Next best rule: no transportin’ without cryptin’. Got my own ‘cryption. GOOD ‘cryption. Old school borg like me needs to be damn careful what’s left of the meat side of my brain don’t get converted to ones and zeros too. Always a danger some greedy techhead with Korean upgrades gets a sniff of something multisyllabic they might be tempted to hack in and steal themselves a copy ‘n’ paste or two.
Yeh, human flash drive, that’s me. Vocab security. It’s a tough job but someone’s got to do it. Can’t have too many fancy words loose among the uneducated masses, people get confused, start articulating themselves all over the place. Verbomania. Big mess, hard to undo.
I cohost, with Jim Matthews, a flash fiction-related page on Facebook. We declared a few winners a few months back, and they will be featured on this site. The entry by the first winner, Emily Di Febo Sheffer, is below:
“Duine amháin. Beirt. Triúir. ” She exhaled the words and blinked one emerald eye through a crack in the rocks over Lough Neagh.
“Only three?” he whispered.
“300, Deaglan,” she pulled him back to the forest floor to change the soaked dressing on his wound.
“Ailish, you must go to the Oracle before she fades.”
She parted broken lips to object but he shook his blood-streaked curls.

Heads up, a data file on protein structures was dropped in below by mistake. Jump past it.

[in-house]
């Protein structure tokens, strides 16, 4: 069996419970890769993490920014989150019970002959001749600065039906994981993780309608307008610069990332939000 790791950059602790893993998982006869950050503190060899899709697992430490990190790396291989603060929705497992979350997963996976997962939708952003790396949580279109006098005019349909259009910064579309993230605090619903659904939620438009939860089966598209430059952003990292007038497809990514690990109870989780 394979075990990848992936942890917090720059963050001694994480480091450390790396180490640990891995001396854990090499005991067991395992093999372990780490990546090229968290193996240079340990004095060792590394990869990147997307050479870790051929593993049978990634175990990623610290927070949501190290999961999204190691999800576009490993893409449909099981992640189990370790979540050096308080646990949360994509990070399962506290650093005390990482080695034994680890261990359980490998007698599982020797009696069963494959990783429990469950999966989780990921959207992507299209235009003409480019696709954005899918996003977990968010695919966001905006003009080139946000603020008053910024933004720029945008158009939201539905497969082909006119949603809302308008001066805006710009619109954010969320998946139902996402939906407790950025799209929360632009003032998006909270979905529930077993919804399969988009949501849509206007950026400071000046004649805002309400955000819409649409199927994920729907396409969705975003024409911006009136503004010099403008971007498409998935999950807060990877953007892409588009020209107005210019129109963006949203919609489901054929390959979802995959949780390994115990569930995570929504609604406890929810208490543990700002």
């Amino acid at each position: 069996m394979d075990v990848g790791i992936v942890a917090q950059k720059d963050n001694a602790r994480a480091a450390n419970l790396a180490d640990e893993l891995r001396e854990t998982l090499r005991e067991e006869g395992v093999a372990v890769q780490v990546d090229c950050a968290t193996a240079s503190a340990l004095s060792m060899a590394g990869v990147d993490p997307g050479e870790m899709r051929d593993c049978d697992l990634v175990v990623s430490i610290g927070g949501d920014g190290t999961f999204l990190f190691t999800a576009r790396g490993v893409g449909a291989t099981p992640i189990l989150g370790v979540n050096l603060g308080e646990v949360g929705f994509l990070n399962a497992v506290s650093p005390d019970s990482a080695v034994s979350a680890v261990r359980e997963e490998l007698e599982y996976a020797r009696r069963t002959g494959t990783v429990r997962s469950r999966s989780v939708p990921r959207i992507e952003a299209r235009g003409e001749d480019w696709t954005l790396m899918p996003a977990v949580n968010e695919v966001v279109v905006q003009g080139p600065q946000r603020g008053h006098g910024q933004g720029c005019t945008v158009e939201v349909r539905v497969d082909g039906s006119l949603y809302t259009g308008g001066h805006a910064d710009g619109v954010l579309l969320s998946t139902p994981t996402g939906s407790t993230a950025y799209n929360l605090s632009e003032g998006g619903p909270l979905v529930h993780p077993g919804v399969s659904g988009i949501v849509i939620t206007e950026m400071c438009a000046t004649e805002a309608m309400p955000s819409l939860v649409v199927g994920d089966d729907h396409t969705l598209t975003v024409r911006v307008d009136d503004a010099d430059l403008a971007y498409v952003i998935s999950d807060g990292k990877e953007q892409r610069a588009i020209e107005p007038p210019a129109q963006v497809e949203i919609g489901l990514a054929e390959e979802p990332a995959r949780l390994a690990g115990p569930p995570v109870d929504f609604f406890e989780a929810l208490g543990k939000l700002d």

“Tá grá agam duit,” she whispered. I have love for you.
“Tá tu dom.” The words, his last, nestled into her ear and became the tattoo of her heartbeat in her head. She allowed herself one tear and one final kiss before rising to her feet, buckling his quiver to her back and blurring into the mist.
Blackwater was a fortnight’s ride on a good steed; on foot, she would barely arrive in time for Samhain. She could still smell the 300 horses of the King’s Dragoon. She scanned the blackening woods for the white owl the Oracle was to send for her. With a shrill crack, he swooped past her, leading the way through the damp darkness.
2 months later:
Ailish collapsed into the nameless pub, humid with stale beer. The drunken raucous drowned her weak moans. The owl called the room to attention with a shriek and flutter of wings. A red-faced brute in Norse armor caught her in his sight. “Woman!” he called, more as an accusation than a greeting.
“O-O-Oracle,” she grunted. A frost-haired crone parted the crowd, gliding to the door. Ailish turned her sweating brow to her, “We’ve made it.”
“Yes, now bite down on this…”
“He told me, ‘tá tu dom'” she sighed between clutches of tightening pain.
“Now he will always be with you. Bear down on three! Duine amháin. Beirt. Triúir!”